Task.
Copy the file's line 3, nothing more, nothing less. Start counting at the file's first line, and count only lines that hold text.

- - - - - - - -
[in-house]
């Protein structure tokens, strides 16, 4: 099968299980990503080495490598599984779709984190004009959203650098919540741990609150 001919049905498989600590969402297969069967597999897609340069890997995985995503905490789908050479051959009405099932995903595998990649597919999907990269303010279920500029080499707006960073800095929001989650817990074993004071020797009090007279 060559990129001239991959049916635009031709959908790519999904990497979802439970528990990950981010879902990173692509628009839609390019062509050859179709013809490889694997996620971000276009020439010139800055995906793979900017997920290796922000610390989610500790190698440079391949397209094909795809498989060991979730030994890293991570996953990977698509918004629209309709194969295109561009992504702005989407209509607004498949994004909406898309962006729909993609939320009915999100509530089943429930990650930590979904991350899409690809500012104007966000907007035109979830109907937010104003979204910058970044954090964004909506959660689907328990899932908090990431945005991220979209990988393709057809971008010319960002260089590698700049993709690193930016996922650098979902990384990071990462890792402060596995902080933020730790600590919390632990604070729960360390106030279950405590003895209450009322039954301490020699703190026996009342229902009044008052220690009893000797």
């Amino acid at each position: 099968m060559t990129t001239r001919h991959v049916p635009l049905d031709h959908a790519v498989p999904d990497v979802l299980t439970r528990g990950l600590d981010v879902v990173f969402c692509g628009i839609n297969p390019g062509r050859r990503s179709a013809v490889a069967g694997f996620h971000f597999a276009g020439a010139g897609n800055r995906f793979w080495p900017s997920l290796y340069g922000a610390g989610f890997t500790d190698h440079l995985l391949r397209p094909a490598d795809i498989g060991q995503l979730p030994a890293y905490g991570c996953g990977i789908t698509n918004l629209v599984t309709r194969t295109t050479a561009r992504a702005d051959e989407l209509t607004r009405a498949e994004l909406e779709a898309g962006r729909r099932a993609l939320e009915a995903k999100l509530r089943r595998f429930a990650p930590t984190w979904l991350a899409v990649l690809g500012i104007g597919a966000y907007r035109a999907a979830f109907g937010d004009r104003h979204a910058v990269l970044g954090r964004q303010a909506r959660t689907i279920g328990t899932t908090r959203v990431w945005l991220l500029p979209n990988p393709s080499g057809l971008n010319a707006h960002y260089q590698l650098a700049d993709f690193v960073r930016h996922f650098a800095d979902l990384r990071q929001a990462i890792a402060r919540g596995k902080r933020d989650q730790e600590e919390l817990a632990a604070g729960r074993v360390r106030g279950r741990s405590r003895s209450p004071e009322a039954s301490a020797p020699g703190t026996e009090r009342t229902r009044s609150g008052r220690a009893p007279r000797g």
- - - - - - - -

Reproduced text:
């Amino acid at each position: 099968m060559t990129t001239r001919h991959v049916p635009l049905d031709h959908a790519v498989p999904d990497v979802l299980t439970r528990g990950l600590d981010v879902v990173f969402c692509g628009i839609n297969p390019g062509r050859r990503s179709a013809v490889a069967g694997f996620h971000f597999a276009g020439a010139g897609n800055r995906f793979w080495p900017s997920l290796y340069g922000a610390g989610f890997t500790d190698h440079l995985l391949r397209p094909a490598d795809i498989g060991q995503l979730p030994a890293y905490g991570c996953g990977i789908t698509n918004l629209v599984t309709r194969t295109t050479a561009r992504a702005d051959e989407l209509t607004r009405a498949e994004l909406e779709a898309g962006r729909r099932a993609l939320e009915a995903k999100l509530r089943r595998f429930a990650p930590t984190w979904l991350a899409v990649l690809g500012i104007g597919a966000y907007r035109a999907a979830f109907g937010d004009r104003h979204a910058v990269l970044g954090r964004q303010a909506r959660t689907i279920g328990t899932t908090r959203v990431w945005l991220l500029p979209n990988p393709s080499g057809l971008n010319a707006h960002y260089q590698l650098a700049d993709f690193v960073r930016h996922f650098a800095d979902l990384r990071q929001a990462i890792a402060r919540g596995k902080r933020d989650q730790e600590e919390l817990a632990a604070g729960r074993v360390r106030g279950r741990s405590r003895s209450p004071e009322a039954s301490a020797p020699g703190t026996e009090r009342t229902r009044s609150g008052r220690a009893p007279r000797g």